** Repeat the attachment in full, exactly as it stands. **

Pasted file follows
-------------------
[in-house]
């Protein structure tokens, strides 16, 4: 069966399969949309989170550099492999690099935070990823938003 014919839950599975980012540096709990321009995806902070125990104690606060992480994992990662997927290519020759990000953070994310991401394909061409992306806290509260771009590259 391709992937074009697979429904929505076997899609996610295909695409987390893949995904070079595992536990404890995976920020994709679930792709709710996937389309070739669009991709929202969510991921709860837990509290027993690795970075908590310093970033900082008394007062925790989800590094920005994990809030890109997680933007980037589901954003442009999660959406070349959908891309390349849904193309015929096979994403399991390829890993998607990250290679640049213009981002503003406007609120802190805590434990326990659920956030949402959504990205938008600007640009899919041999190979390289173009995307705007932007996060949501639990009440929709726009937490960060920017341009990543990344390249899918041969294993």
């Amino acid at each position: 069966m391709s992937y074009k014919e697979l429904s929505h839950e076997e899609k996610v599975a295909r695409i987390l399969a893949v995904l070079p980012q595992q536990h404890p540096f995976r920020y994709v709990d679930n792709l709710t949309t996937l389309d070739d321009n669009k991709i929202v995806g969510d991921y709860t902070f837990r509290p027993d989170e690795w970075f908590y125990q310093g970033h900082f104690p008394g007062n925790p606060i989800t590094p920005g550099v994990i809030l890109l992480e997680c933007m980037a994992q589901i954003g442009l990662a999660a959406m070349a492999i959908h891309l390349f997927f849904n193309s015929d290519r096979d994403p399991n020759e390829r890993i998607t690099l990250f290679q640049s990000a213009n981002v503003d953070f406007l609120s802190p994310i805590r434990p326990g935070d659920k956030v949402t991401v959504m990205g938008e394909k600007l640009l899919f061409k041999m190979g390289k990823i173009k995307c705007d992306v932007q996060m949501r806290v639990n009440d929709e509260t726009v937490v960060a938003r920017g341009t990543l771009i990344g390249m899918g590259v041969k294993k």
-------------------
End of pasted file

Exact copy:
[in-house]
């Protein structure tokens, strides 16, 4: 069966399969949309989170550099492999690099935070990823938003 014919839950599975980012540096709990321009995806902070125990104690606060992480994992990662997927290519020759990000953070994310991401394909061409992306806290509260771009590259 391709992937074009697979429904929505076997899609996610295909695409987390893949995904070079595992536990404890995976920020994709679930792709709710996937389309070739669009991709929202969510991921709860837990509290027993690795970075908590310093970033900082008394007062925790989800590094920005994990809030890109997680933007980037589901954003442009999660959406070349959908891309390349849904193309015929096979994403399991390829890993998607990250290679640049213009981002503003406007609120802190805590434990326990659920956030949402959504990205938008600007640009899919041999190979390289173009995307705007932007996060949501639990009440929709726009937490960060920017341009990543990344390249899918041969294993």
């Amino acid at each position: 069966m391709s992937y074009k014919e697979l429904s929505h839950e076997e899609k996610v599975a295909r695409i987390l399969a893949v995904l070079p980012q595992q536990h404890p540096f995976r920020y994709v709990d679930n792709l709710t949309t996937l389309d070739d321009n669009k991709i929202v995806g969510d991921y709860t902070f837990r509290p027993d989170e690795w970075f908590y125990q310093g970033h900082f104690p008394g007062n925790p606060i989800t590094p920005g550099v994990i809030l890109l992480e997680c933007m980037a994992q589901i954003g442009l990662a999660a959406m070349a492999i959908h891309l390349f997927f849904n193309s015929d290519r096979d994403p399991n020759e390829r890993i998607t690099l990250f290679q640049s990000a213009n981002v503003d953070f406007l609120s802190p994310i805590r434990p326990g935070d659920k956030v949402t991401v959504m990205g938008e394909k600007l640009l899919f061409k041999m190979g390289k990823i173009k995307c705007d992306v932007q996060m949501r806290v639990n009440d929709e509260t726009v937490v960060a938003r920017g341009t990543l771009i990344g390249m899918g590259v041969k294993k």